Throughout a day of rich, heady conversations, students waking up section by section, the parts of my course finally begin to click. Texts and lives start to resonate into lightly held rhymes and refrains, an allegorical epic poem of many dimensions, a song of consciousness across time, conjuring the universe within. I celebrate, too, throughout the evening, walking outdoors, ears attentive to the system of systems, joyful, knowing that we read tales of beatnik glory in the weeks ahead. Of course, there’s a lot of work to be done, papers to grade, learning and growth on my end as well as theirs. Shared labor, shared power — that’s how we make space for change.
I return home from work exhausted, the energy left from teaching and climate striking enough only to kick back and stare at squirrels. Though by doing so, I’m replenished. I relax, I lay back, contemplating tree-crowns teeming with life. Smoking helps me bring consciousness into accord with Nature, its correspondent other. As Shayla Love notes, psychedelics “recreate the core feeling of relatedness…the sense that nature is a part of us, our bodies, our lives, and that we are a part of it.” Ego dissolves, boundaries between self and other break down. When we emerge on the other side of that threshold, we possess new powers, new ways of seeing, a new sympathetic cosmology.
A cat has been sitting on a chair on our deck these last few days, napping midday. I like having it around. Deck chair cat. Classes are going well. After a full day of teaching (a pretty magical performance, I must say), I hang out with colleagues at a department party. Once home again, I splash water under my arms and rinse my feet. I spent the day talking with students, dialoguing about Plato’s Allegory of the Cave, where the freed prisoner ascends toward sight of the sun, much as the philosopher ascends toward knowledge of the good, and by evening, I’m attending a show by the band Sunwatchers. Life assembles into these weird coincidences, these synchronicities. I share Gabriel Marcel’s view: “Hope is a memory of the future.” As Sam Keen and Anne Valley-Fox note, “Memories of primal pleasure are alive and well in the unconscious; all we need to do is call them forth.”
Students and I grow together as heads by reading and discussing literature about consciousness. Minds throughout the ages trying to know themselves. This is literature about education and enlightenment, minds as they undergo alteration and metamorphosis. Patterns disclose themselves, meaningful coincidences compound over time — formal and thematic resonances that defy existing paradigms. By attempting to interpret these, we arrive at new conceptions, new understandings beyond existing enclosures of possibility.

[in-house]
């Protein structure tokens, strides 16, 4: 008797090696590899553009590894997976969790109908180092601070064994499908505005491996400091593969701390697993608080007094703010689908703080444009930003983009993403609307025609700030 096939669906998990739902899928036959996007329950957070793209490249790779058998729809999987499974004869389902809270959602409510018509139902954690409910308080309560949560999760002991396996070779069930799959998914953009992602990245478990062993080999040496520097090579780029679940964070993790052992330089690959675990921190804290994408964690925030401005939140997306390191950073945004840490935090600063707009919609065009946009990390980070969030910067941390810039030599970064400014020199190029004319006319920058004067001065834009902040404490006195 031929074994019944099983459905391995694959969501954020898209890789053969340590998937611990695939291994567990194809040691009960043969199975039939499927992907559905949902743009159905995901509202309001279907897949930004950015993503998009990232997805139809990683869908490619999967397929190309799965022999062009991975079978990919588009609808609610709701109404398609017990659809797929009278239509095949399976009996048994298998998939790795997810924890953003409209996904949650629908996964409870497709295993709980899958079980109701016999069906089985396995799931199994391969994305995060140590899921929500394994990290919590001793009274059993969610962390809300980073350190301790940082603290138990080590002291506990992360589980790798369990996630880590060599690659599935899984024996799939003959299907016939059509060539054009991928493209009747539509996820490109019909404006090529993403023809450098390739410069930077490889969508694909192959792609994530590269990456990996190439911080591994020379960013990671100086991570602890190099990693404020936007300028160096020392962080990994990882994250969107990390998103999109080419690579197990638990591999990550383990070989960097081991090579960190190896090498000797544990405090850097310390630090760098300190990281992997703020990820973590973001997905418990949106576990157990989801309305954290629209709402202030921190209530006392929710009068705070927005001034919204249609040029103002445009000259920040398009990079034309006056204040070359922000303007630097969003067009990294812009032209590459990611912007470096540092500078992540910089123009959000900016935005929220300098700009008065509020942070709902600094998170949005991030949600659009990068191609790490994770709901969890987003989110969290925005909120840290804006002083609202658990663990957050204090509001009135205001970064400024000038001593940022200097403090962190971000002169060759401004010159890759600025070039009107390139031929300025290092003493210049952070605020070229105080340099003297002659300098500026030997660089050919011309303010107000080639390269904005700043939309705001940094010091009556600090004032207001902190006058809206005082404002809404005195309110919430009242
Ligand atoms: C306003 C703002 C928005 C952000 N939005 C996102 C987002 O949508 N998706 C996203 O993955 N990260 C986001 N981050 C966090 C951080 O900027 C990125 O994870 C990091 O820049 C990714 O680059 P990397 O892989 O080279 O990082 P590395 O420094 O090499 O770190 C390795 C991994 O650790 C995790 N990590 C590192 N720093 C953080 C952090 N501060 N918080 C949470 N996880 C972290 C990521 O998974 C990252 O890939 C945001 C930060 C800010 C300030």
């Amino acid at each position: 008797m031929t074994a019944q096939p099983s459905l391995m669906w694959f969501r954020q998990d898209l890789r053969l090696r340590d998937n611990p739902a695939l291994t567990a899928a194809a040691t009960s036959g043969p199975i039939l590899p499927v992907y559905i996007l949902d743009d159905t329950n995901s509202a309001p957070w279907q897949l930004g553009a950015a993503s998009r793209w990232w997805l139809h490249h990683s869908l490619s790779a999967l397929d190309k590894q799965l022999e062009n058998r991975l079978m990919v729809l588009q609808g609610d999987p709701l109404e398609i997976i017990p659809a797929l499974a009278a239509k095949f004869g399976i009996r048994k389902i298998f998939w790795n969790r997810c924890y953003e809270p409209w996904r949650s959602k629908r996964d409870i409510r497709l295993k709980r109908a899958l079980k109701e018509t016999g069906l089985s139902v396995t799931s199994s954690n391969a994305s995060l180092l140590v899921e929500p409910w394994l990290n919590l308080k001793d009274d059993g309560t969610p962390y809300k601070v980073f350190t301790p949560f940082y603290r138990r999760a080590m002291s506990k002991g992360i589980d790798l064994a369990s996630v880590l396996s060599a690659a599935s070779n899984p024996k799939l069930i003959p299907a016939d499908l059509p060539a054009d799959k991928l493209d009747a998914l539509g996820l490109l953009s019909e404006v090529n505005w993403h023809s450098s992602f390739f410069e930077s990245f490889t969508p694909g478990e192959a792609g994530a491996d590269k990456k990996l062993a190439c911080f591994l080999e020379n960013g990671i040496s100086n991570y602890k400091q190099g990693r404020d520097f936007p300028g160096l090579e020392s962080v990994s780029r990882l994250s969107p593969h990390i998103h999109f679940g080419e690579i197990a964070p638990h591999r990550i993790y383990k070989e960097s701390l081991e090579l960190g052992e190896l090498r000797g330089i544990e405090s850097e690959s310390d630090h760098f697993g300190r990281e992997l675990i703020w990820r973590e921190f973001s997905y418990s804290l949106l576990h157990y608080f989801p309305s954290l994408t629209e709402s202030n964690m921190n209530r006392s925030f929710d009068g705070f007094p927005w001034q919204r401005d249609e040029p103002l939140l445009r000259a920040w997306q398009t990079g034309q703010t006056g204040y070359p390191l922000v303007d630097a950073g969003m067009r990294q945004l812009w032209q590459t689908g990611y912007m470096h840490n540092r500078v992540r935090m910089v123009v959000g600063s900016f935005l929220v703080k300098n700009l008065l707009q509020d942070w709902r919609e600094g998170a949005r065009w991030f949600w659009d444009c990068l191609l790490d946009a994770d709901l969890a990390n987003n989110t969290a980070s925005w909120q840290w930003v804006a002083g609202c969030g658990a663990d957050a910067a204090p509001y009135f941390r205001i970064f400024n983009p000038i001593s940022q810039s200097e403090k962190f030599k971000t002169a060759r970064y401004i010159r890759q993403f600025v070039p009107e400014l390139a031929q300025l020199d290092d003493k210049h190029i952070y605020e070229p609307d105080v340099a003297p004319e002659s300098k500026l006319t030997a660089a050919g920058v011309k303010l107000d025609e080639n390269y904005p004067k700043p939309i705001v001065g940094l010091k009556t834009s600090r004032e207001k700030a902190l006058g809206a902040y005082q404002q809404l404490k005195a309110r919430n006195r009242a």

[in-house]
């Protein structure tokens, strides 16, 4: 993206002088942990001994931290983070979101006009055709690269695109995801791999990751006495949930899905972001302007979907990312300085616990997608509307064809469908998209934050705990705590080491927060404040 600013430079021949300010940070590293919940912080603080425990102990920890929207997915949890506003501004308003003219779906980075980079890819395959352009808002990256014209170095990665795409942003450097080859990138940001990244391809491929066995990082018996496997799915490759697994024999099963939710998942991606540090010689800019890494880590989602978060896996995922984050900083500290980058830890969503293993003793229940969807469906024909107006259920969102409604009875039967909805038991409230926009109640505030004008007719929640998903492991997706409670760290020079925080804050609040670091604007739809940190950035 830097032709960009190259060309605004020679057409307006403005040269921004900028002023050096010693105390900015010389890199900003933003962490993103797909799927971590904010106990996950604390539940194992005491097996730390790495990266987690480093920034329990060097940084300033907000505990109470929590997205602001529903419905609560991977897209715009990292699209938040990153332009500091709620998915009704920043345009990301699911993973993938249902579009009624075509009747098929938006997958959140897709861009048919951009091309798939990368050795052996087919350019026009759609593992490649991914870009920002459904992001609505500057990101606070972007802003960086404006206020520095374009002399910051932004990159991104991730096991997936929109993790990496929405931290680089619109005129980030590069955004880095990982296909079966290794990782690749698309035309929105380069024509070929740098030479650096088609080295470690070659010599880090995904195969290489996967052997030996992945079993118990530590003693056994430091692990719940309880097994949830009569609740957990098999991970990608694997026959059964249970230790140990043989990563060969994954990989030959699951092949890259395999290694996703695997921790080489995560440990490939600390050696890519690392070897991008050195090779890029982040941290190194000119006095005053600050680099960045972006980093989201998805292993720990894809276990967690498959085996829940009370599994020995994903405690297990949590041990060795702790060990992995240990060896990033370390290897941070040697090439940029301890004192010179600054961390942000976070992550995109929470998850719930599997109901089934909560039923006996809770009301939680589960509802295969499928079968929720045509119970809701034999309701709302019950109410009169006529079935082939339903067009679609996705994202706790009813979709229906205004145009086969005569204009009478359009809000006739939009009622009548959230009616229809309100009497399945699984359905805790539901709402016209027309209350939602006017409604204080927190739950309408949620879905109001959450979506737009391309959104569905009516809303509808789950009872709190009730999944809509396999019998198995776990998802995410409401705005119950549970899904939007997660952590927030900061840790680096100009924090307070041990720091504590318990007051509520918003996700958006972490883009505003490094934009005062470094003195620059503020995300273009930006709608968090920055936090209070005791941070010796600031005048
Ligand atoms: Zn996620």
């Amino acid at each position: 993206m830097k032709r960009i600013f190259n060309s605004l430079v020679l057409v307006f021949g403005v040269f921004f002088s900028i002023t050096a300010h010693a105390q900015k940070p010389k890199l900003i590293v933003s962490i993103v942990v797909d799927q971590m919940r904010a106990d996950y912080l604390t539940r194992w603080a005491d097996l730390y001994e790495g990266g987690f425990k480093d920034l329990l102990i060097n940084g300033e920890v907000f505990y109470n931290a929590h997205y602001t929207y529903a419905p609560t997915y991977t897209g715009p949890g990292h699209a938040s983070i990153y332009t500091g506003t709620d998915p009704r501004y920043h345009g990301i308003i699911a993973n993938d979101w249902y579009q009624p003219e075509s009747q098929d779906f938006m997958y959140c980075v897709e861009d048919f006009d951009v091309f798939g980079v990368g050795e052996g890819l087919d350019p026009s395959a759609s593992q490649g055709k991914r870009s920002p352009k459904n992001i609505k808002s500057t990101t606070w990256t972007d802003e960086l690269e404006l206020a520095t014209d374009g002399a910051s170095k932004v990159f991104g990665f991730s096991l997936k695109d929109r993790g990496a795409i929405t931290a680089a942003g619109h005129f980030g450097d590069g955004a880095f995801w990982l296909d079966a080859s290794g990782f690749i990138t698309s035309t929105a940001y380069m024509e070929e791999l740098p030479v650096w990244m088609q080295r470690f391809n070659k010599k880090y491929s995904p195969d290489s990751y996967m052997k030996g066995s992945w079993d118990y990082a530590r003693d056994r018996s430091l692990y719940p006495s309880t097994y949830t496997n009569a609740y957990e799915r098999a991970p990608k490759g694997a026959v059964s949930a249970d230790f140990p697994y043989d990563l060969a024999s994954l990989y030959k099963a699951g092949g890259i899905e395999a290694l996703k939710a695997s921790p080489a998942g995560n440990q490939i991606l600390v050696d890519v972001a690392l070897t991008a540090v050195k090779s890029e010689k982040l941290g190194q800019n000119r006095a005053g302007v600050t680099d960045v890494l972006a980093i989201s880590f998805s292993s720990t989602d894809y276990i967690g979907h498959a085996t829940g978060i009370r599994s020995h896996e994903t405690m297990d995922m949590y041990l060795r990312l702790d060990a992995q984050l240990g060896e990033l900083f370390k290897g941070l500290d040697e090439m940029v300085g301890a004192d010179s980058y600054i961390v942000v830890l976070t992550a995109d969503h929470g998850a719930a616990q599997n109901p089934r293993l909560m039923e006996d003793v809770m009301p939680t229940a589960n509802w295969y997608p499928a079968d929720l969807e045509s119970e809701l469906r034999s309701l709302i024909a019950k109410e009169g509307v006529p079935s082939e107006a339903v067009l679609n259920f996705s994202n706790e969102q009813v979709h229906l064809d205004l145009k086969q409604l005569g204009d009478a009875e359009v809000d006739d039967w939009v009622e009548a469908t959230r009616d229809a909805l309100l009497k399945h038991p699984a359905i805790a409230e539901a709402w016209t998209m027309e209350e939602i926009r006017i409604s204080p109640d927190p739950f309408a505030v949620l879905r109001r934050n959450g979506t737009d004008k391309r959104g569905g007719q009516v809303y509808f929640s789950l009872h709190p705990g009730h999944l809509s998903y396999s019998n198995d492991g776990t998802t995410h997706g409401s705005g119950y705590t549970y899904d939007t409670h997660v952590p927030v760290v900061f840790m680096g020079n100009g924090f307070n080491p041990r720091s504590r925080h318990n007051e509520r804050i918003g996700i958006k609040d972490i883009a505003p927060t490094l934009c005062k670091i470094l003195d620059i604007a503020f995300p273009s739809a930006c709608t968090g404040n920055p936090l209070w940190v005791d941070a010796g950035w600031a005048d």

Stressors accumulate with the semester’s approach. At a party last night, a colleague spoke with a shudder of “putting on the mask” again after having been free of it for the duration of summer break. We’re a bit like caped crusaders in that regard — particularly in our caps and gowns. Professor a persona, classroom a white-box theater. Some, of course, relish this “performance” aspect of the job. Performing is what makes the job fun, they say — and I, too, try to approach it that way. Teaching is a time-based medium; my job is to stage a fifteen-week Happening.
I take my seat at the table, a wooden one outdoors. Birds chirp and sing. In the distance, a neighbor mows his lawn. I picture a church with flapping wings, but with eyes reopened I spy a pair of cardinals. With these and the branches of a bush beside which I sit, I share a moment after a long day of work. Work, that is, for a system, an institution, a miserly master — so that, whether long or short, each day feels like a sentence served.
One of capitalism’s most effective tactics of late is its placement of knowledge workers into permanent states of emergency and precarity. Each day churns up a new threat, a new outrage, a new lame letter from the university president, lackey of the university’s racist alums and trustees, many of whom remember fondly the days when they used to pose with confederate flags hung proudly in front of their fraternities. I defend myself by meeting with workers and comrades, groups of us planning and strategizing over tacos. We who operate in the Undercommons. Somehow in the midst of this, I also find time to practice radical loving kindness: watching, hoping, reading cookbooks, cooking. As a character notes in a recent episode of High Maintenance, “Life is funny — bees make honey.”